No rapper has built their identity on an inability to settle down quite like Drake. For nearly a decade, he’s been the patron saint of the perpetually single whose romantic modes veer between heartbreak and apathy. So what happens when the peak millennial bachelor is suddenly catapulted into fatherhood? On Scorpion, Drake aims to find out, working through what sounds like an identity crisis on record.
The way the world found out about Drake’s new role as a father didn’t help. Whispers of a baby existed only as TMZ fodder and blog speculation until this spring, when Drake found himself on the losing side of a rap feud. Pusha-T’s infamously scorching diss track “The Story of Adidon” accused him of secretly fathering a child with a French woman – and, allegedly, refusing to acknowledge said child’s existence until he could line it up with an Adidas marketing campaign.
It was an aggressive blow to a celebrity whose public persona had been defined by his inexplicable ability to stay winning. Drake spent the early part of his career fighting inauthenticity claims, endless memes and a teen soap opera past to become one of the biggest hitmakers in the rap game, a genre previously obsessed with authenticity. He did what seemed unthinkable to both fans and peers by honing in on his pop star charm and making every Internet joke a part of his brand.
While Pusha’s reveal changed fan’s perspectives, it didn’t kick Drake off the top. “Nice for What” was knocked down to the Number Two song in the country for only one week before reclaiming the top spot once more. The numbers on the video for “Nice For What” are also nearly ten times what the official audio of “The Story of Adidon” gained, making it clear that all the buzz barely made a dent beyond the headlines. But the blowback is felt more intrinsically throughout Scorpion. The careless bravado that forced Drake and Pusha into a feud to begin with has a new air of resignation.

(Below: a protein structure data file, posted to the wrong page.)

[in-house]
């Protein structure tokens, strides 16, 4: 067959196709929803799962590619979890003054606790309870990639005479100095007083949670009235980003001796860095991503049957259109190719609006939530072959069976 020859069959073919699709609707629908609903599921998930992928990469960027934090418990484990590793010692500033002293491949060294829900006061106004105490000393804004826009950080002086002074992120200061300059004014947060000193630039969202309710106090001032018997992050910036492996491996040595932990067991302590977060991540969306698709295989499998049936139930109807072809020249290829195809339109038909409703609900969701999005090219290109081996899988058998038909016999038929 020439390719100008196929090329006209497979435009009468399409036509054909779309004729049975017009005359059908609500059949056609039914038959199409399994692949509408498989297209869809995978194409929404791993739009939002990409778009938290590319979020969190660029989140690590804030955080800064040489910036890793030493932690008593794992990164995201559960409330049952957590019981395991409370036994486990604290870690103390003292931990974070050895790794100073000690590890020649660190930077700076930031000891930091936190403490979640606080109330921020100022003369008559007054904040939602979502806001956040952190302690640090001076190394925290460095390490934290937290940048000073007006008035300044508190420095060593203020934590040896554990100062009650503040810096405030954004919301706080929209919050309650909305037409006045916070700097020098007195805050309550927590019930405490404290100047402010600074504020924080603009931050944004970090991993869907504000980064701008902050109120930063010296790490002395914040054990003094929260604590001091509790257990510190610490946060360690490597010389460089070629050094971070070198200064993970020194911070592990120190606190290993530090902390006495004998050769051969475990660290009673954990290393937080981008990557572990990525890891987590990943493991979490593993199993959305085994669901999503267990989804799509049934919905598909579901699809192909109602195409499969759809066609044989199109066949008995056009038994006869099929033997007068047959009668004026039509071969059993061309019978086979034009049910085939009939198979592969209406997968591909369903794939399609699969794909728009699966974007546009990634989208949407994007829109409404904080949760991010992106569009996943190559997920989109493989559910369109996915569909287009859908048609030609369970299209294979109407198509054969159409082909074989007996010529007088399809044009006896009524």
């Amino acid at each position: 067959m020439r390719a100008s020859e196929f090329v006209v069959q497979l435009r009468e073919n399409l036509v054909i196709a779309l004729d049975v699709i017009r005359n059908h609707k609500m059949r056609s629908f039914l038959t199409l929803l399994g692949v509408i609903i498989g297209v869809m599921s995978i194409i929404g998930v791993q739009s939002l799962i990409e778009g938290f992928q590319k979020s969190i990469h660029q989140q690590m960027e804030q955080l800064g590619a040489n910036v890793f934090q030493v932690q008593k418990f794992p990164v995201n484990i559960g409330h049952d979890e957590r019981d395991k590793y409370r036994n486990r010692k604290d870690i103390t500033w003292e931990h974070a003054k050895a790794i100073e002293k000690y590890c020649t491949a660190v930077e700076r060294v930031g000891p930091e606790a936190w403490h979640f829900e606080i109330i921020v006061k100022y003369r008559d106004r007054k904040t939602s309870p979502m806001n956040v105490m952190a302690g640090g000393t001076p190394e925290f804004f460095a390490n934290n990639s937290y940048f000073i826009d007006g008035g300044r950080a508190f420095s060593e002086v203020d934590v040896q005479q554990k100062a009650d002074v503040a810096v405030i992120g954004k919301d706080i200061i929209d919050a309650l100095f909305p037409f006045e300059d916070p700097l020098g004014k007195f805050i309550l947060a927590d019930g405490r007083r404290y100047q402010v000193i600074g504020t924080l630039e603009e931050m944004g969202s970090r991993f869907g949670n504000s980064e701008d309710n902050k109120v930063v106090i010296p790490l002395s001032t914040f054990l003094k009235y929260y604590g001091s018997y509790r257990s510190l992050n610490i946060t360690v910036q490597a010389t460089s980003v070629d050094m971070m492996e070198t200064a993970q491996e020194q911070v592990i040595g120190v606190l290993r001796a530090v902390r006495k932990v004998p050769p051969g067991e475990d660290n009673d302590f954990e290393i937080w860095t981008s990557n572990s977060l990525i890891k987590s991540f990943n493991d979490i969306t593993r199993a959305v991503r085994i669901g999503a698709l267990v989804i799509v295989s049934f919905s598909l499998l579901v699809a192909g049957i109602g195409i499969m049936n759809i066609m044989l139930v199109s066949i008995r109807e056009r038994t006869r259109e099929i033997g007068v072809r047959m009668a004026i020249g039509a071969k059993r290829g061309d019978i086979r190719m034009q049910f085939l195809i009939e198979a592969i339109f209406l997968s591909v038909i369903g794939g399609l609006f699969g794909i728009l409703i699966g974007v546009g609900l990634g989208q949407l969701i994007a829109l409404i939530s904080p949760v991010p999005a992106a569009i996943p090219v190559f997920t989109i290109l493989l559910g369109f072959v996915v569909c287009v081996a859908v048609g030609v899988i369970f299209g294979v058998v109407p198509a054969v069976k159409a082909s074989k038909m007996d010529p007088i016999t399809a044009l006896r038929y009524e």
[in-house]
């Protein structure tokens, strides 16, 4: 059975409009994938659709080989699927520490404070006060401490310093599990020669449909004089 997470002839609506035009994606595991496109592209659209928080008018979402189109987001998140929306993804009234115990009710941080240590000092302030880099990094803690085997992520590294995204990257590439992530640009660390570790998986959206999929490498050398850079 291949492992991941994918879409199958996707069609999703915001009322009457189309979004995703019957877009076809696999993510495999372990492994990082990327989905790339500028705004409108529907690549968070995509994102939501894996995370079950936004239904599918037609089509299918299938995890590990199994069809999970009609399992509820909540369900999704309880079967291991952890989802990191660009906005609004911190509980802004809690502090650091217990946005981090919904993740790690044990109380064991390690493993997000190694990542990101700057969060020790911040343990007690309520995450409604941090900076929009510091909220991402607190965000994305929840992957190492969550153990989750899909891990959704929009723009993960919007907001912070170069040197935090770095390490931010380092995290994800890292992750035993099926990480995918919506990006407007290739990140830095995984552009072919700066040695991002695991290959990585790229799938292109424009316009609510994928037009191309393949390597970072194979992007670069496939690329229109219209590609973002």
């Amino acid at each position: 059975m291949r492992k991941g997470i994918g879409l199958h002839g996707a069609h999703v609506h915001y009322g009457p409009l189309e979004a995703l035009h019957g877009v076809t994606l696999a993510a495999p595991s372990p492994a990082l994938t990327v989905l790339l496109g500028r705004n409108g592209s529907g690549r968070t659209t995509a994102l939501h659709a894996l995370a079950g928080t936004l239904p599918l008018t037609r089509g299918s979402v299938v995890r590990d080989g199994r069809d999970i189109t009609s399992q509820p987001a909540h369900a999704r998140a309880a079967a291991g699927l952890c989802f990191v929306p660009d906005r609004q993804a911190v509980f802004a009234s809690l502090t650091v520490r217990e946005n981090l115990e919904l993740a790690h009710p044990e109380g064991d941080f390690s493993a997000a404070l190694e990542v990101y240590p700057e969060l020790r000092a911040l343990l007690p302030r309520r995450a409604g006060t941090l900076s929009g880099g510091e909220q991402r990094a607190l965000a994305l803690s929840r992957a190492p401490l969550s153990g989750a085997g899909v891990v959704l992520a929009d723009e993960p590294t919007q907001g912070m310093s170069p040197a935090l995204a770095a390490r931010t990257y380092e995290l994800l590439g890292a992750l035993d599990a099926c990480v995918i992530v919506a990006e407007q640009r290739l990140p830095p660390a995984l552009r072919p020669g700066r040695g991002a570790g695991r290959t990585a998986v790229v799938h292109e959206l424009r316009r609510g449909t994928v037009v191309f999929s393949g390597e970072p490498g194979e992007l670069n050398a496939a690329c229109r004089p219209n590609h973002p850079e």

That undercurrent leaves room for Drake to answer questions. He confirms his son early on the album, amid bigger musings on the state of the world, his interpersonal relationships and his own newfound responsibilities. On “Emotionless,” he claims he “was hiding the world from my kid” between diatribes on social media’s mind- and life-numbing effects. On “March 14,” he recognizes the irony of being a single father after years of unpacking and challenging his own parents, who divorced when he was young. The struggles his single mom faced in raising him in the absence of his father, whose relationship with Drake had to be rebuilt years ago, is a throughline for many of Drake’s more reflective tracks, and that same theme is thankfully present on Scorpion.
His newfound fatherhood, though, doesn’t stop him from worrying about the girl he likes unfollowing him on “Summer Games” or the first love he let get away on “In My Feelings.” He worries that Fashion Week belongs to the girl of his dreams more than it does to him on “Finesse,” even noting that he “want[s] my baby to have your eyes.”
Both Jay Z and Kanye West – two of Drake’s biggest peers and inspirations – had similar interludes of trial-and-error when it came to abandoning the single man lifestyle in their music. By the time his eldest daughter Blue Ivy was born in 2012, Jay had already been transitioning his lyrics and sound toward luxury rap, and he made the move to dad rap seamlessly. Everything Is Love, his recent collaborative album with wife Beyoncé, is a good example of how he’s handled that shift: It’s an excellent, aspirational set that redirects the sexy, fun energy of his pre-Yoncé single life toward their married, family-focused life.
West, on the other hand, has generally taken a more serious approach to rapping about his children, making them part of a greater narrative about his financial woes and mental health. On Ye closer “Violent Crimes,” he is still figuring out what being the father to two young daughters means in relation to how he treated and sang about women in the past. He prays for a daughter to not look like her mom, an international sex symbol whose body has been his greatest muse in recent years.
The tension between these two modes – grappling with, and in some ways answering for, his new reality, and simultaneously maintaining the jet-setting lifestyle of a wealthy bachelor – is what drives Drake’s new album. He veers between the two constantly, dedicating as much time to the empty crib in his crib as he does to comparing his home (and the number of models inside it) to that of Mohamed Hadid (on a song named after his mom, no less). Elsewhere, he pivots from kissing his son on the forehead to still questioning if there’s more to life beyond trips to Dubai and corporate ties. He might not have an answer yet, but he’s looking for one.